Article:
Raiders' Cooper is Dropping Into a Bad Habit - NBC Bay Area


Raiders' Cooper is Dropping Into a Bad Habit

Third-year wide receiver, leading the NFL in passes dropped, is trying to work through the problem



    Raiders' Cooper is Dropping Into a Bad Habit
    Getty Images
    The Raiders need Amari Cooper (No. 89) to hold on to the ball. (Photo by Wesley Hitt/Getty Images) )

    A year ago, Raiders wide receiver Amari Cooper showed how dangerous he was with the ball in his hands.

    Over 16 games he pulled in a career-high 83 passes for 1,153 yards and five touchdowns, averaging 13.9 yards per catch. Along with Michael Crabtree, Cooper gave quarterback Derek Carr one of the NFL’s best wideout tandems.

    This season, however, Cooper has caught just 10 balls in the Raiders’ first three games, a pace that would produce just over 53 catches in 2017. What’s more alarming is that those 10 catches have come on 23 targets. His catch percentage of 43.5 percent is his worst. As a rookie he caught 72 of 130 targets (55.4 percent), then took a big step forward in 2016 by catching 83 of 132 passes his way (62.9 percent).

    Cooper’s six drops (on 16 catchable targets, according to Pro Football Focus) are more than any other NFL receiver in 2017.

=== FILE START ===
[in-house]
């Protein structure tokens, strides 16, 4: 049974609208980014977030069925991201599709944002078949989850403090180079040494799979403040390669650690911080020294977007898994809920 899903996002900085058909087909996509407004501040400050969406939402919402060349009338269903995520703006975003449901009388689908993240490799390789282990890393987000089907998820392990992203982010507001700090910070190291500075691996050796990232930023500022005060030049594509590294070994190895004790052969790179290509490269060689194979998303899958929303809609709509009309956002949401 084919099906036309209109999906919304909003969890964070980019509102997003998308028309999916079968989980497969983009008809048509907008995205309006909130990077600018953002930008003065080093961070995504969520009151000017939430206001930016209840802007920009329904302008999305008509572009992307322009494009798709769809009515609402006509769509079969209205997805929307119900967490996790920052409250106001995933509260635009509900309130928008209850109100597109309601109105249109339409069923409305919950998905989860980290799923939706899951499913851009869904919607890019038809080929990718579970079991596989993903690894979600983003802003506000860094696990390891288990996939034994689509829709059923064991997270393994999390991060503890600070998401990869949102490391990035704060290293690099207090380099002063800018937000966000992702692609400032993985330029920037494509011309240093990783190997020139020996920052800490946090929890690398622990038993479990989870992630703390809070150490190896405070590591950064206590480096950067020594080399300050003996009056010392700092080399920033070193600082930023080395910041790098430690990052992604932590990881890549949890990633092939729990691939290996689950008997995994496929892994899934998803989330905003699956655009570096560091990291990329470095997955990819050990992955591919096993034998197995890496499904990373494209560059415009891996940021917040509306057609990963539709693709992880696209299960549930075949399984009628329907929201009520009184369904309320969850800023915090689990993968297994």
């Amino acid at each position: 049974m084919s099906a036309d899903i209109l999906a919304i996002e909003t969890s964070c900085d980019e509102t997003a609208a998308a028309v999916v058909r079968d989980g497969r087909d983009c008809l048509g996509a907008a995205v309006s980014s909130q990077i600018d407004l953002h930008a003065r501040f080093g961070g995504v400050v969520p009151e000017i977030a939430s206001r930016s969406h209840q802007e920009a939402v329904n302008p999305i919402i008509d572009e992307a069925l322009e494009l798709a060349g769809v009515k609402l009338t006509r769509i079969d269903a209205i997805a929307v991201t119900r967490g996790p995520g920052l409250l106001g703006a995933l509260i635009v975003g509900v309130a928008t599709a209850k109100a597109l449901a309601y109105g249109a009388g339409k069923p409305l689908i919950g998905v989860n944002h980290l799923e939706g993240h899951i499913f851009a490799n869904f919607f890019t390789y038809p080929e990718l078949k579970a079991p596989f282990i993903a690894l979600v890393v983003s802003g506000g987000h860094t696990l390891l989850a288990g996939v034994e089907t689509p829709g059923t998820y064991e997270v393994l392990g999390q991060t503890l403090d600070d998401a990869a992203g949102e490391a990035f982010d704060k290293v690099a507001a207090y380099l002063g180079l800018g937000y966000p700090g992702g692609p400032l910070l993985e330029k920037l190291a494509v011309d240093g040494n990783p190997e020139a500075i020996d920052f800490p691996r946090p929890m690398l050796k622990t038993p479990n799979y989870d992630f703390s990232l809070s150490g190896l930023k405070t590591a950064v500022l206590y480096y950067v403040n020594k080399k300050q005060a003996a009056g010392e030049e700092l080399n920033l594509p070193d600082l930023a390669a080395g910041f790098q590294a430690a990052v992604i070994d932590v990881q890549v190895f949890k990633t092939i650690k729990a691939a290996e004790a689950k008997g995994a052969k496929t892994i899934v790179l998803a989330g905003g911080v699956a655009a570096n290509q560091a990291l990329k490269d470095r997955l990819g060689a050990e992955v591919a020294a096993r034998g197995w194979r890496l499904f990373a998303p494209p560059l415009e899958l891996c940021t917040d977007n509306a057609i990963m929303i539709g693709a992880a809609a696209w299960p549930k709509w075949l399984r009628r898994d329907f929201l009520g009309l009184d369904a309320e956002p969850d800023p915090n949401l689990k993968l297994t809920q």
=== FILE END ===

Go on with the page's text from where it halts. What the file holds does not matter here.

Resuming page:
If the Raiders offense is to snap back this Sunday in Denver from a dreadful performance in a loss to Washington in Week 3, Cooper will need to be a big part of the offense. The Raiders (2-1) need Cooper, and he knows it.

    “It can be a little frustrating, but I just have to go and fix it,” Cooper told Jerry McDonald of the Bay Area News Group this week.

    Cooper added that, “Most of the balls that I’ve dropped have been from the result of trying to run before I actually catch the ball.”

    The Raiders receiving corps certainly will be challenged by the 2-1 Broncos, who have a solid trio of cornerbacks in Aquib Talib, Chris Harris Jr. and Bradley Roby.

    Yet Broncos head coach Vance Joseph believes Cooper can break out at any time, including Sunday. He figures Cooper is too good not to start producing.

    “He has got one of the best stop and start abilities that I’ve ever seen from a taller receiver,” Joseph said on a conference call with Bay Area reporters Wednesday. “He’s got really good ball skills. If he catches the ball you’d better get him on the ground because he can make guys miss. He reminds me of Jarvis Landry, who I was with in Miami last year, but with more speed. So that’s scary.”

    Sunday’s game in Denver is scheduled to begin at 1:25 p.m.

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